I’m a slow learner sometimes…
I’ve been canning for quite a while now, yet I always seem to inadvertently mop my floors right before starting a new canning project.
(And mind you–mopping does NOT happen frequently at my house!)
It’s like I subconsciously can’t help it.
This week, it was peach butter. Of all the things you can preserve, peaches are one of the stickiest, and I proceeded to splash that sticky peach puree all over my cabinets, countertops, stovetop, and yes, the freshly-mopped kitchen floor.
But it’s all good. The end result was totally worth it, and we’ve been enjoying the results of that sticky afternoon ever since.
What’s the Difference between Fruit Butter and Jam?
Sweet Preservation generously sent me a big box of peaches, so I was left with the agonizing decision: what do I do with them?
There are so many options when it comes to preserving peaches…
- Peach jam or peach butter
- Pies (or making frozen peach pie filling for later)
- Drying them in the dehydrator for snacks
- Canning peach halves with honey and cinnamon for those cold winter’s nights when fresh fruit is scarce
- Or just eating them fresh and letting the juice drip down your chin.
I finally settled on turning them into peach butter. Fruit butters are somewhat related to jams, but they don’t require pectin. They are thick and opaque and absolutely perfect as a spread on homemade bread, or flaky homemade biscuits, or crepes, or waffles, or… you get the picture.
Homemade Peach Butter Recipe
You will Need:
- Fresh, ripe peaches (roughly one pound of peaches per pint… roughly…)
- Sweetener, to taste (optional– I used a bit of sucanat (aka unrefined cane sugar) see notes below)
- That’s it! (Really!)
Start by removing the pits from your peaches and cutting them into quarters.
Toss them in your food processor or high-speed blender, and process until they are smooth. (Be careful not to liquefy them– we are wanting a smooth puree, not peach juice)
Now we need to cook the puree so it reaches the perfect consistency. You have two options: a slow cooker or a regular ol’ pot on the stove.
Slow Cooker Peach Butter Recipe:
This method takes longer (anywhere from several hours to all day), but requires less babysitting. Simply pour your peach puree into your slow cook, and set it on low. You’ll want to crack the lid open to allow the steam to escape. Otherwise, your peach butter won’t reduce and thicken.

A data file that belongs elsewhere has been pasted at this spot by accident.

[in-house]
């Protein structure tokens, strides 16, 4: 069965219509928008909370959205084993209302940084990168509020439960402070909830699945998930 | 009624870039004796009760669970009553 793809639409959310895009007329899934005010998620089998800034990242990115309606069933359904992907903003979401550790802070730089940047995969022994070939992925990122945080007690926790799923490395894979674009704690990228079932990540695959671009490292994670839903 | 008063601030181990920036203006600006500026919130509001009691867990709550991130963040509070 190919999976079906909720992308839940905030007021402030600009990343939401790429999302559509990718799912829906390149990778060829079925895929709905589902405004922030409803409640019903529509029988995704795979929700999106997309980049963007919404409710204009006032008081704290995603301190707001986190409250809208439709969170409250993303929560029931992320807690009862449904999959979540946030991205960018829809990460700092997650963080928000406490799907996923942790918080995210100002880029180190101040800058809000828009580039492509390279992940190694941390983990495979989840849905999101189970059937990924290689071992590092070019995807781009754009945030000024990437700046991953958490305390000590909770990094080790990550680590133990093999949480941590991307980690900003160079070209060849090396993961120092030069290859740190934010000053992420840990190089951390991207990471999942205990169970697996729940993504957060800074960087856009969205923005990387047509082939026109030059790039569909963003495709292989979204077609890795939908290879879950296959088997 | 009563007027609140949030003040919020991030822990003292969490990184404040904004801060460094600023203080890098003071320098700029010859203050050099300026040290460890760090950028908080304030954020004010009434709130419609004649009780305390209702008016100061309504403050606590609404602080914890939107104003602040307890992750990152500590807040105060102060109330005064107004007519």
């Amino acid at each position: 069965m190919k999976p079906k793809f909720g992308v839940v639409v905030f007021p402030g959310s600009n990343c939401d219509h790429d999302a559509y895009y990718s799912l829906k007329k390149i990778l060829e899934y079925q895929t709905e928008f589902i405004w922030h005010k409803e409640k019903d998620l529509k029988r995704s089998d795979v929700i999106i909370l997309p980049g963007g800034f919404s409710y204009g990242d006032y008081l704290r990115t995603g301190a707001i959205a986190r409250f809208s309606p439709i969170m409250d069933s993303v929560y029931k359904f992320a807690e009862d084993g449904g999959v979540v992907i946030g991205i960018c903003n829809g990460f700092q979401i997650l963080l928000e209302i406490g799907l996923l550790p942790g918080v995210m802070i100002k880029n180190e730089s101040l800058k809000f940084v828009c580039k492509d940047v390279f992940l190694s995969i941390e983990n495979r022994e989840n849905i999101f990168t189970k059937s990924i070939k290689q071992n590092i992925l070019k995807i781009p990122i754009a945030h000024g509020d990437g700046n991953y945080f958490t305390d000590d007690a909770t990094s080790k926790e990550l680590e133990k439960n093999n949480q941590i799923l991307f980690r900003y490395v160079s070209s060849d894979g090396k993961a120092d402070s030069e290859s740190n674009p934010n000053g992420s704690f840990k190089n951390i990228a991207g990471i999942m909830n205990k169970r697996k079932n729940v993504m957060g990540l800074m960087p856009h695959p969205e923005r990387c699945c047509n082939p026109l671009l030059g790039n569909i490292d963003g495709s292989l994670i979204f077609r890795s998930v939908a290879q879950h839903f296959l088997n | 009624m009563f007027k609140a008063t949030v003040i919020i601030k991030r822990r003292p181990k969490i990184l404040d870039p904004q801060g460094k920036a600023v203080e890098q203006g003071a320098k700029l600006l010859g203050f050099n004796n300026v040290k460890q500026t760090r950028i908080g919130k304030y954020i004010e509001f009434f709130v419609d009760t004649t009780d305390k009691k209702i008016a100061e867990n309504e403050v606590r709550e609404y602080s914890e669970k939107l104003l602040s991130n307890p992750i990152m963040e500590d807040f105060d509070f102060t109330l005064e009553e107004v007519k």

Stovetop Peach Butter Recipe:
This method takes less time, but you need to be there to make sure you don’t get peach butter spewed all over your kitchen. Pour the peach puree in a large stock pot and set it on the stove over medium-low heat. Stir frequently to prevent burning (and splashing) and continue to cook until it reaches the desired consistency (30-40 minutes)
You’ll know your peach butter is done (regardless of cooking method) when it mounds up on a spoon like this:
Perform a quick taste test to see if you need to add sweetener– my peaches were pretty sweet already, so I only added about 1/2 cup of sweetener to my batch. It took the edge off of the sourness without ruining the fresh, peachy flavor.
At this point you can:
- Let the peach butter cool and eat it right away (enlist the help of friends and family members so you don’t engorge yourself with peach butter)
- Pour your peach butter into freezer-safe containers and pop it in the freezer for later
- Can it: Pour the peach butter into sterilized glass pint jars and leave 1/4 inch of headspace. Process the peach butter in a boiling-water canner for 10 minutes. My Water Bath Canning Tutorial will walk you through the process if you are a canning newbie!
- Don’t you have to peel the peaches? You can, and many peach butter recipes call for you to start with peeled peaches, but I found it not to be necessary. You don’t even notice the peel once you puree, and it saves some time. I’m lazy… what can I say? 😉
- What sweeteners can I use? I used sucanat, an unrefined cane sugar, to sweeten my peach butter, but you could also use honey or any other granulated sweetener. Or, if you don’t mind a tart peach butter, just skip the sweetener altogether.
- Can I add spices to my peach butter recipe? Sure! You can add cinnamon, nutmeg, or ginger– just taste the butter and add accordingly. I chose to skip the spices because I like the taste of pure peach butter, but you can definitely add your favorite spices to taste.
- Need more canning inspiration, recipes, or jar labels? Head over to SweetPreservation.com!
Homemade peach butter is one of the best ways to enjoy the taste of fresh peaches in the middle of winter. And as you are eating it, you can reminisce about how your bare feet stuck to the floor as you were making it in your sticky kitchen. 😉
Can't Get Enough Homesteading Goodness?
Join over 75,000 others who get the weekly Homestead Toolbox delivered fresh to their inbox. It's packed full of recipes, ideas, and homesteading tips you can actually use (no fluff), plus a copy of my very popular mulch gardening how-to guide.